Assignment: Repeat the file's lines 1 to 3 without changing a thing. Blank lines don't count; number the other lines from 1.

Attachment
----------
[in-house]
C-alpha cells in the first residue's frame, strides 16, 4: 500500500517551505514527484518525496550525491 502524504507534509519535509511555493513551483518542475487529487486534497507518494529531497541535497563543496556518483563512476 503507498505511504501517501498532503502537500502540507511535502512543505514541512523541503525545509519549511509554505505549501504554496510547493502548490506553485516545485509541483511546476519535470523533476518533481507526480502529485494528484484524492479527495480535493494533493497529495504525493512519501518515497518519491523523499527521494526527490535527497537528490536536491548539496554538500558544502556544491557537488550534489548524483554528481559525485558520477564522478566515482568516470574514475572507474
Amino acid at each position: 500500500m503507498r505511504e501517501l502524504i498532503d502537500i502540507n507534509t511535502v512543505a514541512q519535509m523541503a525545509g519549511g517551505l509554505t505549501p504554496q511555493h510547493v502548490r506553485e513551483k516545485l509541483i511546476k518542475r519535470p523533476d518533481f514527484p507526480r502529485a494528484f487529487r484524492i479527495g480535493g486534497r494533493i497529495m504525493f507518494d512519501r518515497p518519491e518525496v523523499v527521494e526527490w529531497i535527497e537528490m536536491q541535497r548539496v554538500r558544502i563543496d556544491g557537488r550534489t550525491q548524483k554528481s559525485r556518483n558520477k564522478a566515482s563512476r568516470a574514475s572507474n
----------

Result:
[in-house]
C-alpha cells in the first residue's frame, strides 16, 4: 500500500517551505514527484518525496550525491 502524504507534509519535509511555493513551483518542475487529487486534497507518494529531497541535497563543496556518483563512476 503507498505511504501517501498532503502537500502540507511535502512543505514541512523541503525545509519549511509554505505549501504554496510547493502548490506553485516545485509541483511546476519535470523533476518533481507526480502529485494528484484524492479527495480535493494533493497529495504525493512519501518515497518519491523523499527521494526527490535527497537528490536536491548539496554538500558544502556544491557537488550534489548524483554528481559525485558520477564522478566515482568516470574514475572507474
Amino acid at each position: 500500500m503507498r505511504e501517501l502524504i498532503d502537500i502540507n507534509t511535502v512543505a514541512q519535509m523541503a525545509g519549511g517551505l509554505t505549501p504554496q511555493h510547493v502548490r506553485e513551483k516545485l509541483i511546476k518542475r519535470p523533476d518533481f514527484p507526480r502529485a494528484f487529487r484524492i479527495g480535493g486534497r494533493i497529495m504525493f507518494d512519501r518515497p518519491e518525496v523523499v527521494e526527490w529531497i535527497e537528490m536536491q541535497r548539496v554538500r558544502i563543496d556544491g557537488r550534489t550525491q548524483k554528481s559525485r556518483n558520477k564522478a566515482s563512476r568516470a574514475s572507474n